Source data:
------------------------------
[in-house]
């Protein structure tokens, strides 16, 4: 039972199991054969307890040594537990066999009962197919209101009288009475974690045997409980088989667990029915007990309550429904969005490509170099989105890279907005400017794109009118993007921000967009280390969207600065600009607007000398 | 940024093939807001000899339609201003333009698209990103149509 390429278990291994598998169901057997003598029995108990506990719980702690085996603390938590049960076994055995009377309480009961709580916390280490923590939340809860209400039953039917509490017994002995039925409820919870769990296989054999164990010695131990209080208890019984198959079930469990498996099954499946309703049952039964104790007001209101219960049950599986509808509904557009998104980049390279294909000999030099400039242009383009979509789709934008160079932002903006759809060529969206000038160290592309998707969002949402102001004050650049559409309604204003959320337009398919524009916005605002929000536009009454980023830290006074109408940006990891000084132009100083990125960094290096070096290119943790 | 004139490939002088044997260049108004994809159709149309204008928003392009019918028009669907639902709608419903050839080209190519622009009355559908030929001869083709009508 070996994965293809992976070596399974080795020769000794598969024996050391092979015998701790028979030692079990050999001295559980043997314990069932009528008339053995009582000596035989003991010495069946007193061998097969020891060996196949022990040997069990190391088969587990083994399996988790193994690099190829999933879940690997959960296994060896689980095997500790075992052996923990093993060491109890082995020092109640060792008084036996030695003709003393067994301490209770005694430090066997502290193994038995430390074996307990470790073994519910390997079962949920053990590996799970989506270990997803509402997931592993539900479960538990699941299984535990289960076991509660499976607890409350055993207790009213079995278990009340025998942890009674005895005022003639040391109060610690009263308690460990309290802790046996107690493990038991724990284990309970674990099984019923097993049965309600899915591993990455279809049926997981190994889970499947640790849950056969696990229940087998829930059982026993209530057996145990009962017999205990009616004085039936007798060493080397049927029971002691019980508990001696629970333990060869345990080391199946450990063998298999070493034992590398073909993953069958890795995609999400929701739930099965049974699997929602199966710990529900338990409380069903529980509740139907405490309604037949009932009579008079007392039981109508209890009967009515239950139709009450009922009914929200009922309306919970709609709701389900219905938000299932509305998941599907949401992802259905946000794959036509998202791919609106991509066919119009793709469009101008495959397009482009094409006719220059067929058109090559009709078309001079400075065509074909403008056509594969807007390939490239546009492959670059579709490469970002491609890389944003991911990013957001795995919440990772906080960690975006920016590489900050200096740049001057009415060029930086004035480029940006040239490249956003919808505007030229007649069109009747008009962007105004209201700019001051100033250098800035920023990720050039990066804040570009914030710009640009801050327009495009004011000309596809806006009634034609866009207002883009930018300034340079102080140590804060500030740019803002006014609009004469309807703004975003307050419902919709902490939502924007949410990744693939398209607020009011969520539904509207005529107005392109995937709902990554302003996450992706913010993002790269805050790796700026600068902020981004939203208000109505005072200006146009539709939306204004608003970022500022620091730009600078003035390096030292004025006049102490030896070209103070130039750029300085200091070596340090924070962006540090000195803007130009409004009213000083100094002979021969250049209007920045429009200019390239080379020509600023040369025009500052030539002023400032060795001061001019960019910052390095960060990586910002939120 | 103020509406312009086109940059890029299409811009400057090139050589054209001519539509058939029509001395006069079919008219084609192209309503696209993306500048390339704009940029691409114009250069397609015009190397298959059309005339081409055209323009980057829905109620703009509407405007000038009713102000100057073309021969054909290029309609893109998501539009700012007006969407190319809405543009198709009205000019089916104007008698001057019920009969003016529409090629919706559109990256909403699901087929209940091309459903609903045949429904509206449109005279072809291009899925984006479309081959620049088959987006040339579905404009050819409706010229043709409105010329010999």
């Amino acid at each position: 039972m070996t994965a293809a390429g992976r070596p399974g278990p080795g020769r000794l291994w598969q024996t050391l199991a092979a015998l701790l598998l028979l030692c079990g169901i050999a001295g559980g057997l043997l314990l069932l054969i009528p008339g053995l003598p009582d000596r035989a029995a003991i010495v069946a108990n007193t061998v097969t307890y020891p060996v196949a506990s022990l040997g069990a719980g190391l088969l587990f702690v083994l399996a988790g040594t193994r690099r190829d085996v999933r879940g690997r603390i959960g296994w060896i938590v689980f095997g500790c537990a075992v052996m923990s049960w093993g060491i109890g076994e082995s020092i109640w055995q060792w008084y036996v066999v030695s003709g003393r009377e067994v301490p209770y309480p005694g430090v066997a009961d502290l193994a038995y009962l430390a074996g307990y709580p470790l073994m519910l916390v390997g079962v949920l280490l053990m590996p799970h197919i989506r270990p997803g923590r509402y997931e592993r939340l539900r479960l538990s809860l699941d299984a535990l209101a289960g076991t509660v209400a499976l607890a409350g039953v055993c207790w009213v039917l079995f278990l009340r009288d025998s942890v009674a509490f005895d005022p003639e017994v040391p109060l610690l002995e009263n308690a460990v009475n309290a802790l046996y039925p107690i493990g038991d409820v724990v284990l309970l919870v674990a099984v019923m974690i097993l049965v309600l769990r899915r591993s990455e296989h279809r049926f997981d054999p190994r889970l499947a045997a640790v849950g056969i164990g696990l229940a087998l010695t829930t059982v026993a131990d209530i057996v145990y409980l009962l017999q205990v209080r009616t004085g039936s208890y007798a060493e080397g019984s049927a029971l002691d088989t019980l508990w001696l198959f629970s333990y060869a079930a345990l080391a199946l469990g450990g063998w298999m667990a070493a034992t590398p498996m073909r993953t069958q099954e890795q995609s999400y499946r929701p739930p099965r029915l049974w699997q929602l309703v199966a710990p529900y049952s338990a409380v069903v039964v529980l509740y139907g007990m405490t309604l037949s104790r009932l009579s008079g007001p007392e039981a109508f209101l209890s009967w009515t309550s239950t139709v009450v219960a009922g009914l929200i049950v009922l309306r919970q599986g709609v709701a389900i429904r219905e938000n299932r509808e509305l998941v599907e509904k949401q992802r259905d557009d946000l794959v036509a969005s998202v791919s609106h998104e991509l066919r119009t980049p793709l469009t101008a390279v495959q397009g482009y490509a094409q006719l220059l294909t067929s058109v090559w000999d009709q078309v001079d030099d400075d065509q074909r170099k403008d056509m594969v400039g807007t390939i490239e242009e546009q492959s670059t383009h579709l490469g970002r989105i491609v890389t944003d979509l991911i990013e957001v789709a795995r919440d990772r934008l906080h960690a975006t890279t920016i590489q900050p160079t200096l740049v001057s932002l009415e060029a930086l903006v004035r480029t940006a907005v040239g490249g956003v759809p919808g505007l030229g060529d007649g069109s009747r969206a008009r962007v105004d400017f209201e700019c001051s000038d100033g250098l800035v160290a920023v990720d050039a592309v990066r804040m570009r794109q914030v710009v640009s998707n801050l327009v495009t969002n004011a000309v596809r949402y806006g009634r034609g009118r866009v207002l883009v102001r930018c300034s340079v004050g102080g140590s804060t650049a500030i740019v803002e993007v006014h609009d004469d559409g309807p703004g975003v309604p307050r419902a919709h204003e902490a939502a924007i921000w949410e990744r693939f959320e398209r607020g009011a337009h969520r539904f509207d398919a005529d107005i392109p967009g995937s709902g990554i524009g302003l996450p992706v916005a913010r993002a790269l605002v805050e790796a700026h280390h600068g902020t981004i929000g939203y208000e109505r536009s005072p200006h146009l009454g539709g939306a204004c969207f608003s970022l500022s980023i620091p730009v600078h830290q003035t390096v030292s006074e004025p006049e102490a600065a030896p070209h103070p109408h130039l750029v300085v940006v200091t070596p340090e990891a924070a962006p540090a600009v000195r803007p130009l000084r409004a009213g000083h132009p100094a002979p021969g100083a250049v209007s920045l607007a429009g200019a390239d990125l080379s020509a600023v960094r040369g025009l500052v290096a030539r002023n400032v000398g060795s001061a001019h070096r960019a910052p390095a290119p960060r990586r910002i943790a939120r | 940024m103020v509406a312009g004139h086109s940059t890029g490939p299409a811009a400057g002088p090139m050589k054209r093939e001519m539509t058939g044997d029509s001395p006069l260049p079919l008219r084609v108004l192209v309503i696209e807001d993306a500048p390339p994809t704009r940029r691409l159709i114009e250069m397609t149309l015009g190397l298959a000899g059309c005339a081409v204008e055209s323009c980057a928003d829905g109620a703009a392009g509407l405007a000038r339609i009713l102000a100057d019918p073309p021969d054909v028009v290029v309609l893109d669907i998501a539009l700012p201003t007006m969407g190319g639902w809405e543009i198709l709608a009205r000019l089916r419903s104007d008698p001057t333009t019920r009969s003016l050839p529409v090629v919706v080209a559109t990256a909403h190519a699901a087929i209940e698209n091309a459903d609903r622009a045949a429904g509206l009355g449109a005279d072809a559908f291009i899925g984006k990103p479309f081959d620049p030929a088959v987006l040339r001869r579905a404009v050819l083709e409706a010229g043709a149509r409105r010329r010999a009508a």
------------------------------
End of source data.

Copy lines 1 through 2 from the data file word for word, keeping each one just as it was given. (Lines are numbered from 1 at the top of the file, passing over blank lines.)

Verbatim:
[in-house]
């Protein structure tokens, strides 16, 4: 039972199991054969307890040594537990066999009962197919209101009288009475974690045997409980088989667990029915007990309550429904969005490509170099989105890279907005400017794109009118993007921000967009280390969207600065600009607007000398 | 940024093939807001000899339609201003333009698209990103149509 390429278990291994598998169901057997003598029995108990506990719980702690085996603390938590049960076994055995009377309480009961709580916390280490923590939340809860209400039953039917509490017994002995039925409820919870769990296989054999164990010695131990209080208890019984198959079930469990498996099954499946309703049952039964104790007001209101219960049950599986509808509904557009998104980049390279294909000999030099400039242009383009979509789709934008160079932002903006759809060529969206000038160290592309998707969002949402102001004050650049559409309604204003959320337009398919524009916005605002929000536009009454980023830290006074109408940006990891000084132009100083990125960094290096070096290119943790 | 004139490939002088044997260049108004994809159709149309204008928003392009019918028009669907639902709608419903050839080209190519622009009355559908030929001869083709009508 070996994965293809992976070596399974080795020769000794598969024996050391092979015998701790028979030692079990050999001295559980043997314990069932009528008339053995009582000596035989003991010495069946007193061998097969020891060996196949022990040997069990190391088969587990083994399996988790193994690099190829999933879940690997959960296994060896689980095997500790075992052996923990093993060491109890082995020092109640060792008084036996030695003709003393067994301490209770005694430090066997502290193994038995430390074996307990470790073994519910390997079962949920053990590996799970989506270990997803509402997931592993539900479960538990699941299984535990289960076991509660499976607890409350055993207790009213079995278990009340025998942890009674005895005022003639040391109060610690009263308690460990309290802790046996107690493990038991724990284990309970674990099984019923097993049965309600899915591993990455279809049926997981190994889970499947640790849950056969696990229940087998829930059982026993209530057996145990009962017999205990009616004085039936007798060493080397049927029971002691019980508990001696629970333990060869345990080391199946450990063998298999070493034992590398073909993953069958890795995609999400929701739930099965049974699997929602199966710990529900338990409380069903529980509740139907405490309604037949009932009579008079007392039981109508209890009967009515239950139709009450009922009914929200009922309306919970709609709701389900219905938000299932509305998941599907949401992802259905946000794959036509998202791919609106991509066919119009793709469009101008495959397009482009094409006719220059067929058109090559009709078309001079400075065509074909403008056509594969807007390939490239546009492959670059579709490469970002491609890389944003991911990013957001795995919440990772906080960690975006920016590489900050200096740049001057009415060029930086004035480029940006040239490249956003919808505007030229007649069109009747008009962007105004209201700019001051100033250098800035920023990720050039990066804040570009914030710009640009801050327009495009004011000309596809806006009634034609866009207002883009930018300034340079102080140590804060500030740019803002006014609009004469309807703004975003307050419902919709902490939502924007949410990744693939398209607020009011969520539904509207005529107005392109995937709902990554302003996450992706913010993002790269805050790796700026600068902020981004939203208000109505005072200006146009539709939306204004608003970022500022620091730009600078003035390096030292004025006049102490030896070209103070130039750029300085200091070596340090924070962006540090000195803007130009409004009213000083100094002979021969250049209007920045429009200019390239080379020509600023040369025009500052030539002023400032060795001061001019960019910052390095960060990586910002939120 | 103020509406312009086109940059890029299409811009400057090139050589054209001519539509058939029509001395006069079919008219084609192209309503696209993306500048390339704009940029691409114009250069397609015009190397298959059309005339081409055209323009980057829905109620703009509407405007000038009713102000100057073309021969054909290029309609893109998501539009700012007006969407190319809405543009198709009205000019089916104007008698001057019920009969003016529409090629919706559109990256909403699901087929209940091309459903609903045949429904509206449109005279072809291009899925984006479309081959620049088959987006040339579905404009050819409706010229043709409105010329010999």